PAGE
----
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Encyclopedia > Croatian dinar
Obverse and reverse of 10 Croatian dinars
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Obverse and reverse of 10 Croatian dinars

Croatian dinar was official currency in Croatia from December 23, 1991 (replacing the Yugoslav dinar) to May 30, 1994 (replaced by the kuna). The currency code was HRD. December 23 is the 357th day of the year in the Gregorian Calendar (358th in leap years). ... 1991 is a common year starting on Tuesday of the Gregorian calendar. ... Obverse of 10 Yugoslav Dinars issued by the National Bank of Yugoslavia during 1960s Reverse of 10 Yugoslav Dinars issued by the National Bank of Yugoslavia during 1960s Yugoslav dinar was the official valute in former Yugoslavia. ... May 30 is the 150th day of the year in the Gregorian calendar (151st in leap years). ... 1994 was a common year starting on Saturday of the Gregorian calendar, and was designated the International year of the Family. ... Kuna is the name of the currency used in Croatia. ...


The Croatian dinar was introduced as a transitional currency following Croatian secession from Yugoslavia. It was not divided into smaller units. No coins were ever minted. The modern period in Croatian history begins in 1990 with the countrys change of political and economic system as well as achieving independence from Yugoslavia in 1991. ... 1¢ euro coin A coin is usually a piece of hard material, generally metal and usually in the shape of a disc, which is used as a form of money. ...


The obverse of all banknotes was the same, with the picture of Ragusan scientist Ruđer Bošković. The denominations of 1, 5, 10, 25, 100, 500 and 1000 dinars had the Zagreb cathedral on reverse. The higher denominations of 2000, 5000, 10000, 50000 and 100000 dinars, introduced during the period of high inflation in 1992 and 1993, had a slightly different obverse design and the Ivan Meštrović sculpture History of the Croats on reverse. A £20 Ulster Bank banknote. ... The Republic of Dubrovnik, also known as the Republic of Ragusa, was a maritime city-state that was based in the city of Dubrovnik from the 14th century until 1808. ... Rudjer Joseph Boscovich (first name also sometimes spelled Roger in English; Italian Ruggero Giuseppe Boscovich; Croatian and Serbian RuÄ‘er Josip BoÅ¡ković, Руђер Јосип Бошковић) (May 18, 1711 – February 13, 1787), was a Jesuit, physicist, astronomer, mathematician, philosopher, diplomat and poet from Dubrovnik (or Ragusa, the previously frequently referred to Italian version... 1992 was a leap year starting on Wednesday. ... 1993 is a common year starting on Friday of the Gregorian calendar and marked the Beginning of the International Decade to Combat Racism and Racial Discrimination (1993-2003). ... Ivan MeÅ¡trović   listen? (August 15, 1883 – January 16, 1962) was a Croatian sculptor. ...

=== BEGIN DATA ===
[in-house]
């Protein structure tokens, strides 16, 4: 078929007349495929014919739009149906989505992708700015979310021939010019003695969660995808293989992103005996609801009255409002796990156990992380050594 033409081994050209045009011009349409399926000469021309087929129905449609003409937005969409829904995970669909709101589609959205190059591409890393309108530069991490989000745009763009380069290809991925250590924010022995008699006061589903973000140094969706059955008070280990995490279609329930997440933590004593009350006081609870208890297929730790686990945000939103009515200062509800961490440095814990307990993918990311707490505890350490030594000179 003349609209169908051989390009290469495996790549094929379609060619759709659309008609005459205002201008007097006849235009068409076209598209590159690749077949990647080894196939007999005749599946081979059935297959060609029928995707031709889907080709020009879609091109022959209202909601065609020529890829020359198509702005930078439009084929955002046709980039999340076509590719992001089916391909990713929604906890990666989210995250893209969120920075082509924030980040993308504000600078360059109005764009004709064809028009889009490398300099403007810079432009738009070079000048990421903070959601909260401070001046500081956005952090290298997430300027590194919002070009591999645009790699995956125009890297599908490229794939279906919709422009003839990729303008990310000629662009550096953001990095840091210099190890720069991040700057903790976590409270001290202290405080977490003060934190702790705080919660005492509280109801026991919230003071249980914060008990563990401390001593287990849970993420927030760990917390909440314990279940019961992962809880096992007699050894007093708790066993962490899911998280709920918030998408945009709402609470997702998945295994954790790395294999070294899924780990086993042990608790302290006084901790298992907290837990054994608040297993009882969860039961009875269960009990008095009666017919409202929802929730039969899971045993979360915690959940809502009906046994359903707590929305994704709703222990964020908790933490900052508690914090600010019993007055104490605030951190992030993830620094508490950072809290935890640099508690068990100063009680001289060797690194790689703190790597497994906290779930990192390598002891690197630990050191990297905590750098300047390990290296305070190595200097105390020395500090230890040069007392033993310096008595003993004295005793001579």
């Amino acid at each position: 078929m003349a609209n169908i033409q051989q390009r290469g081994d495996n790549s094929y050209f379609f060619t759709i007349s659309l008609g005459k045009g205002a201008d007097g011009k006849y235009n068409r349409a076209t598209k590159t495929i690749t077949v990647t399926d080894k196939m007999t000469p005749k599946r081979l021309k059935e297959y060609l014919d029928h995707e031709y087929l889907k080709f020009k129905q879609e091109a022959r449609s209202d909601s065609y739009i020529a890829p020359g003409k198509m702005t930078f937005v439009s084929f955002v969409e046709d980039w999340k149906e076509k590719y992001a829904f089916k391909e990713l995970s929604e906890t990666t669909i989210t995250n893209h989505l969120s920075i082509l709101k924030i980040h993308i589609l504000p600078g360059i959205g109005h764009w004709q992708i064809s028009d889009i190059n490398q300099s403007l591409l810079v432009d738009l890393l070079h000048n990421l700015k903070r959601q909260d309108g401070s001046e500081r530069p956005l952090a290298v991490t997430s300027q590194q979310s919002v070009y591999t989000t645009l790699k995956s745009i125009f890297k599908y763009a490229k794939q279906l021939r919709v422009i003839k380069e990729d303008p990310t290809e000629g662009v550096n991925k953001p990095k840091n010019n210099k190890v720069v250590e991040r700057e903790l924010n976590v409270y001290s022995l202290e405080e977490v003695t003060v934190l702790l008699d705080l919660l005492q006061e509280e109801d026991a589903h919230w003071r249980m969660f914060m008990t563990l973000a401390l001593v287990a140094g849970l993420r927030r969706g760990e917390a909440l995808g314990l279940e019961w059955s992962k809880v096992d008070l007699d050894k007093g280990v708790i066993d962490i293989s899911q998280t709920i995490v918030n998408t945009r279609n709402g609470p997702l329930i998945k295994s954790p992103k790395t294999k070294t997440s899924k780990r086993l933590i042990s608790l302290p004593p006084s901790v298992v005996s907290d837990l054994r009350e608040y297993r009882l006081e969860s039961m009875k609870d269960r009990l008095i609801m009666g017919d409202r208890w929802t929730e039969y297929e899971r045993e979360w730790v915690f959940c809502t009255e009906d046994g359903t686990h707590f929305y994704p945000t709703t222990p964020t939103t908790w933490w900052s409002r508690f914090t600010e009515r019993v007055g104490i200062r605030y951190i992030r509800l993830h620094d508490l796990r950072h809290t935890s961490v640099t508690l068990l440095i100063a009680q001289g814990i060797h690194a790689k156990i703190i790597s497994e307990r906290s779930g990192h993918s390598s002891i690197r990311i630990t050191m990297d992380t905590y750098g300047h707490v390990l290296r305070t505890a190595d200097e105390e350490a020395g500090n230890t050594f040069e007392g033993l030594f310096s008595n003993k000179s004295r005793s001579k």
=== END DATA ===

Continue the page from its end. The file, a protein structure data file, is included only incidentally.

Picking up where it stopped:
Obverse and reverse of 10000 Croatian dinars
Enlarge
Obverse and reverse of 10000 Croatian dinars

During its existence the Croatian dinar declined in value by a factor of about 70. It converted to the kuna at the rate of 1000:1.


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